Across the entire Midwest, which for the sake of this series will include every state categorized by the Census Bureau as “Midwest” with the addition of half-Midwestern Pennsylvania (see footnote above), only three of these 13 states have become more Democratic relative to the nation as a whole. Disappointingly for both parties, these are the solidly Republican states of Kansas and Nebraska (both of which last went for a Democrat in 1964) and the solidly Democratic state of Illinois (which, like California, last went for a Republican in 1988). Every other Midwestern state, from North Dakota to Michigan, and Missouri to Wisconsin has marched in an increasingly conservative direction.
That this hasn’t been evident is a sign of our times and of entrenched partisanship. Many of these states are close states, so they get more attention when they flip one way or the other and less attention when they slowly change over time. Barack Obama won Wisconsin by almost 14% over John McCain in 2008; an election which he won nationally by over 7%. This means that Wisconsin was 7% more Democratic than the nation as a whole in 2008. But when Joe Biden won Wisconsin by less than 1% in 2020 despite winning nationally by 4.5%, it was easy to forget that this indicated Wisconsin was now 3.5% more Republican than the nation as a whole, a massive swing over 12 years. This pattern, as we’ll unpack, is fiendishly persistent across the Midwest. Wisconsin — like Michigan and Pennsylvania — just happens to get the most attention.
As we’ll explore in this series, the Midwest underperforms the nation in education levels and diversity. It’s more racially segregated and rural than most of the United States, and it represents a decreasing share of the country’s total population overall. It is an area more prone to crime and especially susceptible to militia movements. The region is sentimentalized by traditional values, wherein the “normalcy” with which the Midwest is viewed is associated with antiquated notions of masculinity, whiteness, and straightness. Many of these attributes are related to each other; lower education levels lead to increased crime and militia activity, for example. Over the course of this series we’ll explore these traits and we’ll look at the states in the region which have veered away from these trends to underscore what can be done differently. The romanticization of a region plagued by social inequities and long standing decline panders at the expense of America at large and of those living in the Midwest. By failing to acknowledge the region’s political reality, Democrats are kidding themselves by staking their future electoral prospects there, and Republicans are enabling this decline by failing a region that has turned to them.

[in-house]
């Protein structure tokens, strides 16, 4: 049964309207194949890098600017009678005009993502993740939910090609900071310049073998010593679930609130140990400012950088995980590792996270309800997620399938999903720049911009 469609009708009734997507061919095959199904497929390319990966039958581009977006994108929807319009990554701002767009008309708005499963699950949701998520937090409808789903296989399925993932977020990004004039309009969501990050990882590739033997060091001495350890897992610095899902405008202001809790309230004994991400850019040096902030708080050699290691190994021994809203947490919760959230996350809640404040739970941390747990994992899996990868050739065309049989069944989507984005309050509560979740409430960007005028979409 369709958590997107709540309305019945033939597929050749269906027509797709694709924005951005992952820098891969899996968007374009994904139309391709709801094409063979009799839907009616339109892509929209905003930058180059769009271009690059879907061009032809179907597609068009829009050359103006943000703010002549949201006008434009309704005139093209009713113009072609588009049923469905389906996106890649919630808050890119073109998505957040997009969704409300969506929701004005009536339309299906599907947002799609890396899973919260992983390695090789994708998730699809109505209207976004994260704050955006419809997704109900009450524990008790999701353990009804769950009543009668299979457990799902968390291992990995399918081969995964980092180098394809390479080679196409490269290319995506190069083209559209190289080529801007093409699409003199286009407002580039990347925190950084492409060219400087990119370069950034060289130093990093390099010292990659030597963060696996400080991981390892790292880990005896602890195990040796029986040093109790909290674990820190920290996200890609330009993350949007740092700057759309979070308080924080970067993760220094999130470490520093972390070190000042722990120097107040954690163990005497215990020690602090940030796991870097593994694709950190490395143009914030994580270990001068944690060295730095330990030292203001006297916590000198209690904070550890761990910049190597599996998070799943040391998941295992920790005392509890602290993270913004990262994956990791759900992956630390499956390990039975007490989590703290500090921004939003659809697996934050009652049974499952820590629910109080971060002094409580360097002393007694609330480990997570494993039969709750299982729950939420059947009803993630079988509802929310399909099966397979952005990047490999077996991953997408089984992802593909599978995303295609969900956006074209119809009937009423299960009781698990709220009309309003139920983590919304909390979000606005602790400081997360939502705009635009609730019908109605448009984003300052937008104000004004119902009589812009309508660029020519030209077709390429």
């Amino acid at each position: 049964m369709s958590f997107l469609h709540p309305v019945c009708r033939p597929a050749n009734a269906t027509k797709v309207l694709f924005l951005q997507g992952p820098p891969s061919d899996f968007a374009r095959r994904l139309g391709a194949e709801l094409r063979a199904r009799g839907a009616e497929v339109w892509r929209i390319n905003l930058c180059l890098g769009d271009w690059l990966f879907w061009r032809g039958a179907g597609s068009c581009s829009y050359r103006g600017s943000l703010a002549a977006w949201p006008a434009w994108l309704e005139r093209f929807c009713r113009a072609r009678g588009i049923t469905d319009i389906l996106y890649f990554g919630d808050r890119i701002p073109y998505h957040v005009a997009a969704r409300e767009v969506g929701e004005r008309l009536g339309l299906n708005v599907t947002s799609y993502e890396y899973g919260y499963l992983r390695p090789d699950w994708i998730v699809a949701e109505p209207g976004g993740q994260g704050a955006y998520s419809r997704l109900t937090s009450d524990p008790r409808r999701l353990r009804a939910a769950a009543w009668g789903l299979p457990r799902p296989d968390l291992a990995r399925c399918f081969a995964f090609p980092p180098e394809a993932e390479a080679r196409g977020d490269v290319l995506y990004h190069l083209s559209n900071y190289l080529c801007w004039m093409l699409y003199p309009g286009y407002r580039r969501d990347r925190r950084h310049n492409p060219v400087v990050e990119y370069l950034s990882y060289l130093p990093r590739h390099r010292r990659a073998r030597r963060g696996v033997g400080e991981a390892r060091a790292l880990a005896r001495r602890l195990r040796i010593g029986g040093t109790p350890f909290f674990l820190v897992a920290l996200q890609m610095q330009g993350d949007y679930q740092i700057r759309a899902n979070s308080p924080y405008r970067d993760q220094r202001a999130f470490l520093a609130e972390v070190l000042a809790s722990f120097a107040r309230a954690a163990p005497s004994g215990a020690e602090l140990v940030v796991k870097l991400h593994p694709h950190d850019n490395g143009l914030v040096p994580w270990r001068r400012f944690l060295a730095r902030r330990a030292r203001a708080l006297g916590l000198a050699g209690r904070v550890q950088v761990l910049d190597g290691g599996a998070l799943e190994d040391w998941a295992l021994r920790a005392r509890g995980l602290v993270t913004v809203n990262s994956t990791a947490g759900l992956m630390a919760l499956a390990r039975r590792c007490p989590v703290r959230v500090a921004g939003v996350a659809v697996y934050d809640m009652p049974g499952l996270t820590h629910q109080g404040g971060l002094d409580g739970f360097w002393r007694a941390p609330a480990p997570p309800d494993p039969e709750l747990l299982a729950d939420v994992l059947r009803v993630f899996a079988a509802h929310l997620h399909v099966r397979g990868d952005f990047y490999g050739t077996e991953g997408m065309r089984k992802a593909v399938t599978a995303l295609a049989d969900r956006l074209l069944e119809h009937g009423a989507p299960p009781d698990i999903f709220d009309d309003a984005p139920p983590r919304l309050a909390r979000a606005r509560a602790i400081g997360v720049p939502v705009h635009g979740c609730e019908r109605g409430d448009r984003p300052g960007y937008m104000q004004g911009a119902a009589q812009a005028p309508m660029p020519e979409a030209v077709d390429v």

By illustrating how these states and this region have shifted over the 21st century relative to the United States overall, evaluating the exceptions that prove the rule, and diving into why this change has occurred, we can paint a picture of a region that is slipping away from one party. And perhaps more importantly, we can provide evidence for alternatives. States change, parties change, and regions change. No longer the bastion of Democratic power and increasingly devoid of the “Midwestern nice” it has prided itself on, no region better illustrates the divisiveness and dividing lines in American politics than the Midwest. If America’s government is ever going to stop sacrificing itself at the altar of the Great Lakes and its unrepresentative minority, it’s time to time to move on. That is the case we will beat to death, and then some, in this extended series.
Starting next week, we will be diving into the most consequential parts of the Midwest and focusing on how they have shifted relative to the nation. In each part, we will focus on the prevailing trends in education, racial diversity, employment, and urbanization, building a pervasive and encompassing story of how the Midwest has shifted over the 21st century and demonstrating how the region is becoming harder and harder for Democrats to hold.